Pastor Danny Santiago Torres-
14 What good is it, my brothers and sisters, if someone claims to have faith but has no deeds?
Can such faith save them? 15 Suppose a brother or a sister is without clothes and daily food. 16 If
one of you says to them, “Go in peace; keep warm and well fed,” but does nothing about their
physical needs, what good is it? 17 In the same way, faith by itself, if it is not accompanied by
action, is dead (James 2:14-17 NIV).
The death of Christ is a real fact that makes us look back at the union that we have with Him on
the cross. He came to the cross for his rejection of the idolatry of governments and the religiosity
of the Jewish systems. His attitude made him a dissident in the eyes of all institutions, religious
and secular. Jesus had a different vision than the religious people of his time. The way he looked
at and treated human beings made those who didn’t think like him consider him a dissident, to
the point of treating him as a revolutionary of his time.
Currently we see how those who proclaim themselves religious live under the sedating
conformity in an unprecedented way. There is no clear commitment to the mission of the cross.
They speak of the death of Jesus on the cross, but their commitment ends there. There isn’t a
commitment of life, a mission that reminds each brother/sister that the Son of God no longer on
the cross, rose to give us eternal life.
The religious instructions speak of Koinonia, but they do not create the conditions to establish
authentic relationships with others. The bonds between God and his church remain only in the
theory of a religion conditioned to the convenience of each one.
They speak of Diakonia, but there is no concrete commitment in favor of the weakest and most
vulnerable. They talk about Liturgy, but they have reduced the personal experience to ecclesial
rites and celebrations. They talk about Martyria, but they do not make the faith credible because
they have confined it to the temples.
The cross was an instrument of torment and death. Jesus gave a new meaning to the cross. He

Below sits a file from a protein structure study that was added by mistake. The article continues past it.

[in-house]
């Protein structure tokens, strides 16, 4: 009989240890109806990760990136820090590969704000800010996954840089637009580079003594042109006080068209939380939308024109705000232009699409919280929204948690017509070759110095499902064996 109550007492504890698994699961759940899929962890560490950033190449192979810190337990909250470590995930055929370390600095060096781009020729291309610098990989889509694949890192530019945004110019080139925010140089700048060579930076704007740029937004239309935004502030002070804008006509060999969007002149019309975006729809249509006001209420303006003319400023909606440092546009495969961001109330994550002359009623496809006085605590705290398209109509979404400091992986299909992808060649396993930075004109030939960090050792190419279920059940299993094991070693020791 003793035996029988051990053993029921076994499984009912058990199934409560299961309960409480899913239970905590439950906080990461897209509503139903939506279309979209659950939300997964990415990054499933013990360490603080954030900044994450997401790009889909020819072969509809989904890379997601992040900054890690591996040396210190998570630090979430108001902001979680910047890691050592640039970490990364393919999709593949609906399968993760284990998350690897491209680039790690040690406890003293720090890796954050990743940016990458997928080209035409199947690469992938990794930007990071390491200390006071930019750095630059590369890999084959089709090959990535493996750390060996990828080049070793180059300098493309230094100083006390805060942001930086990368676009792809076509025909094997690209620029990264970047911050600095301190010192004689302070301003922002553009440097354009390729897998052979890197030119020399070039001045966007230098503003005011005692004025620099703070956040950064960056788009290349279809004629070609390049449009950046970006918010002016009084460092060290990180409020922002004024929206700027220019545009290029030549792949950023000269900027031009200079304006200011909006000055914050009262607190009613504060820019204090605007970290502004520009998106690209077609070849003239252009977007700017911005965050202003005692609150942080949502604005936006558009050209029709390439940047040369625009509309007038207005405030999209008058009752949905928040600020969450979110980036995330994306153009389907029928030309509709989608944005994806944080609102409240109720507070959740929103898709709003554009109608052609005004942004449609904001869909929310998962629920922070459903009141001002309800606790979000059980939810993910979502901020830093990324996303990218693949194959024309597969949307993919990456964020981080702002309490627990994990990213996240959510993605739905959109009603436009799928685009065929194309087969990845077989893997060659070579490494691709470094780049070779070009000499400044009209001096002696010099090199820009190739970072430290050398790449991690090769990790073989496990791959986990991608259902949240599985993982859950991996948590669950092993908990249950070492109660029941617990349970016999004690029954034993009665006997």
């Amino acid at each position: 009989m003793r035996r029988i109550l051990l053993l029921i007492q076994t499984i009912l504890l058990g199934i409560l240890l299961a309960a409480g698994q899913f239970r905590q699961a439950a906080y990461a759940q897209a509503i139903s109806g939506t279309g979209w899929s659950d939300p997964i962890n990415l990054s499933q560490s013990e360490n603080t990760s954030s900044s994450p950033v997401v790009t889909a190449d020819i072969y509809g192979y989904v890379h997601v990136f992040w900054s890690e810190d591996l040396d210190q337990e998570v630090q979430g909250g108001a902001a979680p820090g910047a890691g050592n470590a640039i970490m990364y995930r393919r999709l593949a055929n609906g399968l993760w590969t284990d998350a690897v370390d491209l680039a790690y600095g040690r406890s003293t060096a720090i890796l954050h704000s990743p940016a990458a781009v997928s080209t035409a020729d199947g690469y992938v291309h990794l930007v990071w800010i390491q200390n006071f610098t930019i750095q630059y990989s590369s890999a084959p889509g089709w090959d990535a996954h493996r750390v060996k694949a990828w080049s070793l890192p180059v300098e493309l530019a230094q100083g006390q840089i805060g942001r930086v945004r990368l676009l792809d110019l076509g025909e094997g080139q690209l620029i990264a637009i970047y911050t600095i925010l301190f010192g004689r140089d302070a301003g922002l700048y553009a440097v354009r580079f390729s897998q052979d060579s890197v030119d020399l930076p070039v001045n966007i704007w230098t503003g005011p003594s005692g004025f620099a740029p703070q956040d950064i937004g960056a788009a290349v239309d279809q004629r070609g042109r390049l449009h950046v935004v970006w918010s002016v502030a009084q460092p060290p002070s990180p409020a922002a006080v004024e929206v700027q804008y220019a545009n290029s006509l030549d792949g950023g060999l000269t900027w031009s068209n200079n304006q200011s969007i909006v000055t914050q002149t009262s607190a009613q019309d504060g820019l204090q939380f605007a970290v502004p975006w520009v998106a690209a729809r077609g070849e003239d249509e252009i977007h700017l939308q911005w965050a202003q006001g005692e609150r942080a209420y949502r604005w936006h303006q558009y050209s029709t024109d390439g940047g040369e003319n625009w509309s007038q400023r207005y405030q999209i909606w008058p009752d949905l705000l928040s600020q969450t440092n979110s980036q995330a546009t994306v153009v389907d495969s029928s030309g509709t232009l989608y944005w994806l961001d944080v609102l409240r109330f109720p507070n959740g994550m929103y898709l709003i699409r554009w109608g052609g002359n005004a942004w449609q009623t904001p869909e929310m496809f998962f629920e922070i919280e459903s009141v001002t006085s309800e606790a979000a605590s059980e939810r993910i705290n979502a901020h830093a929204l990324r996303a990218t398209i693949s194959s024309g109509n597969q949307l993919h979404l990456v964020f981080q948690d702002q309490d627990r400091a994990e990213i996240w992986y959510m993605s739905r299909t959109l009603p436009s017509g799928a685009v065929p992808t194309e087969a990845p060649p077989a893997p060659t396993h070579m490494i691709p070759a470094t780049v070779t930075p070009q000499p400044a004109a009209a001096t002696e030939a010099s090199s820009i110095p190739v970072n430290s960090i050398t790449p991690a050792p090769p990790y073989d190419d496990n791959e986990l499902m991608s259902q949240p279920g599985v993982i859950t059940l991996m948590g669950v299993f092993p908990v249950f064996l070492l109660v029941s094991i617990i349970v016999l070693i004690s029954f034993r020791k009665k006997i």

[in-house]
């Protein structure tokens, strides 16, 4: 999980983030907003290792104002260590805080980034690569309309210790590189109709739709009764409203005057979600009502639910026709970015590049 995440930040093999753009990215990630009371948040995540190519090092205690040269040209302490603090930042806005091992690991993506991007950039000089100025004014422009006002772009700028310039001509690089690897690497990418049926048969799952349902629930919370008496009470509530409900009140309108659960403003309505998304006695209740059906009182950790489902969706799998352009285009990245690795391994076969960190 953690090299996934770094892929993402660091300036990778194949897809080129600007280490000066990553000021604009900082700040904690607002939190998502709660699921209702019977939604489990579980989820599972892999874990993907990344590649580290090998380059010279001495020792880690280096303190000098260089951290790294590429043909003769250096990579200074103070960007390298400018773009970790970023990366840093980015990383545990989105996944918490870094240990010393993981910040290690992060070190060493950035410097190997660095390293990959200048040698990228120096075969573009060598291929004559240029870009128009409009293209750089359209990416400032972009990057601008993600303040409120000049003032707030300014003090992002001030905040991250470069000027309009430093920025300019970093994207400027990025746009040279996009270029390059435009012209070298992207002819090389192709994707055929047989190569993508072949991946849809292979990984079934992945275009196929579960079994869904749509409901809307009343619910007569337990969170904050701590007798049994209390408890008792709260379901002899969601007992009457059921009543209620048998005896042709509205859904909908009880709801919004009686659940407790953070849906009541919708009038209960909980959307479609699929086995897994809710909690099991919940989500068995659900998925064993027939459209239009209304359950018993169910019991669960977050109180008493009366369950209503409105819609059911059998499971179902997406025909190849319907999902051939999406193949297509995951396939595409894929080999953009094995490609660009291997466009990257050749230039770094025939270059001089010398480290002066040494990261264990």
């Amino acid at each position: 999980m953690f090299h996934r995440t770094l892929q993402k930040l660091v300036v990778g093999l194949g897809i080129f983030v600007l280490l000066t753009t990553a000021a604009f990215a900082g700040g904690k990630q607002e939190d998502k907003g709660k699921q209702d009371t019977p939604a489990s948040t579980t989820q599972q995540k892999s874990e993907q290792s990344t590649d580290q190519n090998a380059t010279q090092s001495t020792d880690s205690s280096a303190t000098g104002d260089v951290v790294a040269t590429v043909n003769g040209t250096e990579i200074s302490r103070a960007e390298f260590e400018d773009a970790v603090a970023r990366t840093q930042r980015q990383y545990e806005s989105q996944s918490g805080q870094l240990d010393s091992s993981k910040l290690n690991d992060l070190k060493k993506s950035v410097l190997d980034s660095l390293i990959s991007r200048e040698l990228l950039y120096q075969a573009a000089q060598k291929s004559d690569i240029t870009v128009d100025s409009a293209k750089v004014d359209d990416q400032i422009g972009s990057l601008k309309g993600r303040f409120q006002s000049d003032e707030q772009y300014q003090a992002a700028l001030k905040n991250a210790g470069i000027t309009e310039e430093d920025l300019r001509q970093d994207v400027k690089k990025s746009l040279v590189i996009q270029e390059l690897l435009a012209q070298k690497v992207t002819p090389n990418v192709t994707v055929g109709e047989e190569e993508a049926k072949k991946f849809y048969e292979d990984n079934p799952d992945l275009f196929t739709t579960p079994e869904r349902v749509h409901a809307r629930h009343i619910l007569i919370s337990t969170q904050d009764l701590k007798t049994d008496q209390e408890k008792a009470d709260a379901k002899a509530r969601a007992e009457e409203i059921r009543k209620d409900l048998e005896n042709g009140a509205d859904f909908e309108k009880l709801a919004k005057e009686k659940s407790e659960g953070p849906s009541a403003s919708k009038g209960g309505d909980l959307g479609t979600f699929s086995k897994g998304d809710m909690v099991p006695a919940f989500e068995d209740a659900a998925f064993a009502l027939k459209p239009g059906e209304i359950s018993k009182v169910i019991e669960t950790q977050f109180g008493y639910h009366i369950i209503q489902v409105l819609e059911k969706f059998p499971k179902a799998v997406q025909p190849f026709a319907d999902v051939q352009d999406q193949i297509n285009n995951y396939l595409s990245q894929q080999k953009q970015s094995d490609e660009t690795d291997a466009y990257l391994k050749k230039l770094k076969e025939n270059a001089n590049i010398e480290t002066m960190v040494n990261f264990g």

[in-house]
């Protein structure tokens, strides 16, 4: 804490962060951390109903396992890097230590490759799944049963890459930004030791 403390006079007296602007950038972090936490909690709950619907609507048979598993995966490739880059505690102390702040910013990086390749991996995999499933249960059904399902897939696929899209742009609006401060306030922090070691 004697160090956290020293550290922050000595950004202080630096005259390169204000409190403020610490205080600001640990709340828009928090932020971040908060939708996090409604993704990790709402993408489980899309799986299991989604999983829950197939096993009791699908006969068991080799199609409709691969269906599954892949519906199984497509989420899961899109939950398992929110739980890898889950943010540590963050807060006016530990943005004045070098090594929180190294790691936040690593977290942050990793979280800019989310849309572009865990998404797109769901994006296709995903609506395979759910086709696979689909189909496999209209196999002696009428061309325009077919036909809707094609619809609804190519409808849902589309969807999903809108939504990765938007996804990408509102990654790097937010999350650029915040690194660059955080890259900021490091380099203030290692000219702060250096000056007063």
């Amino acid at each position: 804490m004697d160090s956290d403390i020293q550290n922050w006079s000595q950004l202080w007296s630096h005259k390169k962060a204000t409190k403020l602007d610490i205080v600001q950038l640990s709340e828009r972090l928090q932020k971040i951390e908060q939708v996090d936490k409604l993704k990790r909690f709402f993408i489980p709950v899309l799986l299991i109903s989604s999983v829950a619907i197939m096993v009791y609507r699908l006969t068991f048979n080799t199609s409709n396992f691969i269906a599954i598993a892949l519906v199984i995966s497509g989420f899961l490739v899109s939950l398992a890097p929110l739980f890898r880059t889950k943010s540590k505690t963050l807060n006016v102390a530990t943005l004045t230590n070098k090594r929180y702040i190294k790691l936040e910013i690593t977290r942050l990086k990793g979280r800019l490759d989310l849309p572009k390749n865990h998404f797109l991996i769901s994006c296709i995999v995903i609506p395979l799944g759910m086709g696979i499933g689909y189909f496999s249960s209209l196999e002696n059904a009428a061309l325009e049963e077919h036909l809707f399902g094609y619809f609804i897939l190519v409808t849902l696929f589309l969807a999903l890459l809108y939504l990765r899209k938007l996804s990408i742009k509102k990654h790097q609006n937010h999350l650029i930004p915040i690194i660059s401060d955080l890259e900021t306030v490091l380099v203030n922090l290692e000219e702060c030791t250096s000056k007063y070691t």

revoked, through his death, the curse of seeing the processes of pain and death, as the end of
every purpose in our life. In Luke 9:23 Christ invited his disciples to take up the cross. Then he
said to them all: “Whoever wants to be my disciple must deny themselves and take up their cross
daily and follow me” (Luke 9:23 NIV). When he asks everyone to take up their cross and follow
him, it is an invitation to face everything, because the only thing that could stop someone and
God’s purpose in their life was death, and Jesus defeated it on the cross. Christ asked his
followers that they be willing each day to die to follow him. Being a disciple of Jesus implies a
total commitment. To follow Jesus, one must be willing to pay any price and do anything even to
sacrifice. That is the end of the death of Christ, that is the power of the cross.
The power of the cross comes alive when we let each person know the value they have in the
eyes of God, tell them that we are precious and that God has our name carved upon the palm of
his hand, because he loves us. The power of the cross teaches us to model Jesus. To model with
my life, and not with my words, bearing witness to a transformation of our lives. The power of
the cross calls us to serve. That power leads us to get up from the table, take off our cloak, tie the
towel around our waist, throw water in a container and wash the feet of the needy. The power of
the cross compels us to love. It is to give to each other, to do for other people what we would like
them to do for us. This is to make the gospel credible.
Souce: AETH’s Lent Reflection Series– Asociación para la Educación Teológica Hispana